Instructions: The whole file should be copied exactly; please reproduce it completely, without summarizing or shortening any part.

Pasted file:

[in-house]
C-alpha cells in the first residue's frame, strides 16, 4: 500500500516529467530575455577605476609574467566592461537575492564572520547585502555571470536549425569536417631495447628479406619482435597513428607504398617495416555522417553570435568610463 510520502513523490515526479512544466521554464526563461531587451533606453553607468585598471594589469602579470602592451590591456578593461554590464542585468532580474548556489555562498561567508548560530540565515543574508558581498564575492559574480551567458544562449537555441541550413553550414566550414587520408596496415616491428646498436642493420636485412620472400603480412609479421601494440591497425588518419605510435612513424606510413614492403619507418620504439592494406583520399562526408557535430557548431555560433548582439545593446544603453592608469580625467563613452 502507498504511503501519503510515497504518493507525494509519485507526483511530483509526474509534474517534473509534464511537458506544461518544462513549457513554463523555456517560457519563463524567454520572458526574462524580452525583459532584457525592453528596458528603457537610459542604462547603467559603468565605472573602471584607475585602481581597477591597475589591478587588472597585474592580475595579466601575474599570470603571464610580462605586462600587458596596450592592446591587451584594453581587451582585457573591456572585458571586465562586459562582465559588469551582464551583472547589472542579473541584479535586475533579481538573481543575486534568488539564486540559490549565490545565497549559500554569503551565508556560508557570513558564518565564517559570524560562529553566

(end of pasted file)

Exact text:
[in-house]
C-alpha cells in the first residue's frame, strides 16, 4: 500500500516529467530575455577605476609574467566592461537575492564572520547585502555571470536549425569536417631495447628479406619482435597513428607504398617495416555522417553570435568610463 510520502513523490515526479512544466521554464526563461531587451533606453553607468585598471594589469602579470602592451590591456578593461554590464542585468532580474548556489555562498561567508548560530540565515543574508558581498564575492559574480551567458544562449537555441541550413553550414566550414587520408596496415616491428646498436642493420636485412620472400603480412609479421601494440591497425588518419605510435612513424606510413614492403619507418620504439592494406583520399562526408557535430557548431555560433548582439545593446544603453592608469580625467563613452 502507498504511503501519503510515497504518493507525494509519485507526483511530483509526474509534474517534473509534464511537458506544461518544462513549457513554463523555456517560457519563463524567454520572458526574462524580452525583459532584457525592453528596458528603457537610459542604462547603467559603468565605472573602471584607475585602481581597477591597475589591478587588472597585474592580475595579466601575474599570470603571464610580462605586462600587458596596450592592446591587451584594453581587451582585457573591456572585458571586465562586459562582465559588469551582464551583472547589472542579473541584479535586475533579481538573481543575486534568488539564486540559490549565490545565497549559500554569503551565508556560508557570513558564518565564517559570524560562529553566